“For me, panic attacks often begin with a rush of heat and flushed face, intense fear, increased heart rate, and crying without significant triggers. For a long time, I wondered whether I could call what I experienced a panic attack, and struggled to “claim” my right to care and concern, assuming I was just being dramatic,” says Caroline Catlin, an artist, activist, and mental health worker, who frequently suffers from panic attacks.
Each individual experiences panic attacks differently; they are typically characterized by periods of extreme fear that cause physical symptoms such as a racing heart rate, sweating, or trembling. Sufferers may experience shortness of breath, headache, chest pain dizziness, and headaches. They may also be accompanied by feelings of imminent threat, harm, and sometimes even death, when in fact there may be no actual danger or cause for the panic.
Panic attacks often come on suddenly, heighten quickly, and tend to vary in intensity and duration.
Here is a video about what a panic attack can feel like:
Recurrent Panic Attacks
Whether it’s a factor such as genetic predisposition, major stress from a life event, or sensitive temperament, individuals that experience frequent and recurring panic attacks over a period of time, to the point that they interfere with daily functioning, are said to suffer from panic disorder.
Related to several other anxiety disorders like generalized anxiety, social anxiety or phobia disorder, panic disorder can be managed or possibly eliminated entirely with the proper treatment that usually involves psychotherapy, medications, or both.
Nearly 5% of all American adults will experience symptoms of panic disorder at some time during their lives. If you can relate, here are five tips to help you cope.
1. Recognize that you’re having a panic attack.
Understanding your symptoms and knowing what a panic attack feels like will allow you to recognize that what you’re feeling is temporary and will pass.
Experts say that the healthiest thing you can do is to acknowledge the panic attack coming on, and remind yourself that what you’re feeling is real anxiety. You can even practice a trusted, go-to response such as “I am ok” or “This is temporary,” if you feel a panic attack coming on.
2. Take deep, controlled breaths.
Hyperventilating is a common symptom of panic attacks so controlling your breath can help improve the situation.
“Your breathing plays an important role in managing the symptoms of panic disorder. Although you may not be conscious of your breathing process, it is likely that your breathing becomes accelerated when you are feeling nervous or afraid,” says licensed professional counselor, Katharina Star, PhD. She suggests taking fuller breaths, which will allow you to feel more calm and in control.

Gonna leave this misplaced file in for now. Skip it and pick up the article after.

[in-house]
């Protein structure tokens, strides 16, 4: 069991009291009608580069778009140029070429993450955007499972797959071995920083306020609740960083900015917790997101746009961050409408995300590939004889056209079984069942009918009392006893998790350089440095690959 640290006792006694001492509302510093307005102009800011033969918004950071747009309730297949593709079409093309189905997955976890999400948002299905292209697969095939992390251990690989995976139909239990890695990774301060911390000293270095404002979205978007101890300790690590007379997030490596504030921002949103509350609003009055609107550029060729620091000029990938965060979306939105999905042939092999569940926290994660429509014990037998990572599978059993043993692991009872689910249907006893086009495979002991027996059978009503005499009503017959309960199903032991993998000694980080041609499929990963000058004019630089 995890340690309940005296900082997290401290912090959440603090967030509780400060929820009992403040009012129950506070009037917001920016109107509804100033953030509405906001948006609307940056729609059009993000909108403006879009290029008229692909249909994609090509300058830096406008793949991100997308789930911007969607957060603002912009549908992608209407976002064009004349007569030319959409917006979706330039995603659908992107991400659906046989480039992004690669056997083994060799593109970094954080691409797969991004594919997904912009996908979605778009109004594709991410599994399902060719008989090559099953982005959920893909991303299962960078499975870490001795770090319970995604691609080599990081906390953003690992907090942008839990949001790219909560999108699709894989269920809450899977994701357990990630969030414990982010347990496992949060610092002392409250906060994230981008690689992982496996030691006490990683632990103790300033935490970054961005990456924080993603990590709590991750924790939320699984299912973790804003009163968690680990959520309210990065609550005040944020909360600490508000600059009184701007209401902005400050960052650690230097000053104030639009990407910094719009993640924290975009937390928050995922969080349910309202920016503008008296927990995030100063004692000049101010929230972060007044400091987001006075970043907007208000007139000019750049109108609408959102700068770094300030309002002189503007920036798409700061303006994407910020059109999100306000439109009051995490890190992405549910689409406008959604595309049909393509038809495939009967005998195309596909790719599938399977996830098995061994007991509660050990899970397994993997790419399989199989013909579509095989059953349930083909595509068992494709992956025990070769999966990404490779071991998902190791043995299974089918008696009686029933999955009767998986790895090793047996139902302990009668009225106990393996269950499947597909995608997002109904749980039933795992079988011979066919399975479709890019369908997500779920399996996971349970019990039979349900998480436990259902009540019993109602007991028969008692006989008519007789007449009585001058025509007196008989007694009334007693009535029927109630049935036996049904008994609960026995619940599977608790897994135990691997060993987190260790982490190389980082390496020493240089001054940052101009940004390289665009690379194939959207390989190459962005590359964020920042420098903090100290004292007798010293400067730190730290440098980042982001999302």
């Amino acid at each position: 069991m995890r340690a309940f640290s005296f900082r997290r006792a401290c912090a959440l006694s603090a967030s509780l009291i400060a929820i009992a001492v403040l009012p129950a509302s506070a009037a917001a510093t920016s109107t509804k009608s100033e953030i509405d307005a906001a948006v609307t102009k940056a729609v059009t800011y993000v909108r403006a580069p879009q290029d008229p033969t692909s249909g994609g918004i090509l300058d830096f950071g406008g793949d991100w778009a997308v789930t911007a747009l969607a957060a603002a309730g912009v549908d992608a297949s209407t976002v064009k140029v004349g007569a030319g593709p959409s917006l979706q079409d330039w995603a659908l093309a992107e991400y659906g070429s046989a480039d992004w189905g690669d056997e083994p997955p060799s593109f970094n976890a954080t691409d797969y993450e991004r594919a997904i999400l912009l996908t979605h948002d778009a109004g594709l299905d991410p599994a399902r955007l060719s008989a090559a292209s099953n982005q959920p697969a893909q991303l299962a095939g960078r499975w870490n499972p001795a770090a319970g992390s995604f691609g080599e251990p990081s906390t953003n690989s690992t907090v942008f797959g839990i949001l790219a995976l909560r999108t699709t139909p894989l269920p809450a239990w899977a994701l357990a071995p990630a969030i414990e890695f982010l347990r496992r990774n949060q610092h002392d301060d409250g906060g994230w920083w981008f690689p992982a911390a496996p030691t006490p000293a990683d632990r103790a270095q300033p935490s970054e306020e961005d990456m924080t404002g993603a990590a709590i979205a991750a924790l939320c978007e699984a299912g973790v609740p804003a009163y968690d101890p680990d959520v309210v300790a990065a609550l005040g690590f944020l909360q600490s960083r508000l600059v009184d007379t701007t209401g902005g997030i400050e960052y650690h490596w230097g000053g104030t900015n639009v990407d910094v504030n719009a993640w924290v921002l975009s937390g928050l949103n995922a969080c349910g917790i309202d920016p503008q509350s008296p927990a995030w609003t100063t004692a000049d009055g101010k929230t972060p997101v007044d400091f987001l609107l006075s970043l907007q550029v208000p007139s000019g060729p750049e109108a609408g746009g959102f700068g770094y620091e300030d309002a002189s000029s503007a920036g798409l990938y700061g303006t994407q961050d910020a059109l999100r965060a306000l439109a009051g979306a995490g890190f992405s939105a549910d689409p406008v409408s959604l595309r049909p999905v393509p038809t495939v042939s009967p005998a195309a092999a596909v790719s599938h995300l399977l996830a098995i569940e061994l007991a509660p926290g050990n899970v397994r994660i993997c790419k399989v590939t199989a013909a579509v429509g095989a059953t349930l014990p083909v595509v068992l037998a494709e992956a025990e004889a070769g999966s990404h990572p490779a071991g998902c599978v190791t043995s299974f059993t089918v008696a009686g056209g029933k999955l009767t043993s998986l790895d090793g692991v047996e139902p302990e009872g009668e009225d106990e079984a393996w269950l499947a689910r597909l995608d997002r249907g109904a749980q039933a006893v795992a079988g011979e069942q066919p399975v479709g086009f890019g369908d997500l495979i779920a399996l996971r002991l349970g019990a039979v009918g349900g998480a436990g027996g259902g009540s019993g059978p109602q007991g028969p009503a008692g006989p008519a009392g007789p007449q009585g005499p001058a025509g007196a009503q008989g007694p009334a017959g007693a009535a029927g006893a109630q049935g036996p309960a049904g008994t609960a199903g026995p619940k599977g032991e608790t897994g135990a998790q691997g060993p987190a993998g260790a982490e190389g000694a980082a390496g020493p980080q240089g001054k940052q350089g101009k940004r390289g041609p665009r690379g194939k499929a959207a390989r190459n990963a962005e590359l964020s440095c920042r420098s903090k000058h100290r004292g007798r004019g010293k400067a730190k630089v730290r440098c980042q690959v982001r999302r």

Try breathing in through your nose for a count of four, holding for one second, and then gently and slowly breathing out your mouth for a count of four.
3. Close your eyes.
Some people that experience panic attacks may get triggered by overwhelming environments such as a city street, busy shopping mall or a crowded bus. If you find yourself in a place with a lot of stimuli, close your eyes during your panic attack.
Literally shutting out the world around you will make it easier to focus on your breath and calm yourself down.
4. Shift your focus elsewhere.
What soothes each person varies, but it’s important to find something that will calm your mind.
Panic attacks may cause feelings of detachment from reality, so some find it helpful to engage in physical sensations that round themselves firmly in the present. This could mean feeling he softness of your clothing or running your fingers through your hair.
Others like to focus on one particular object in their sight during a panic attack, taking note of every nook, cranny, and detail as possible. This laser focused attention on something else can provide a valuable distraction from the panic attack.
It can also be helpful to imagine your happy place and picture yourself there. Whether it’s a sunny beach in the Caribbean, skiing in Colorado, or simply napping in your backyard hammock, see and think about every little detail. What do you see? What do you smell? Focus on each and every element, but remember that the place you’ve selected should be calm and relaxing.
5. Get moving.
Once you’ve gotten control of your breath and you’re starting to feel better, engage in light exercise. Endorphins will keep the blood pumping in exactly the right away, and will help boost your mind and spirit.
Because your body has been stressed, movement should be gentle like walking or swimming. The key is to engage in some sort of activity to get your blood flowing.
Watch this video for other ways you can calm yourself down during a panic attack: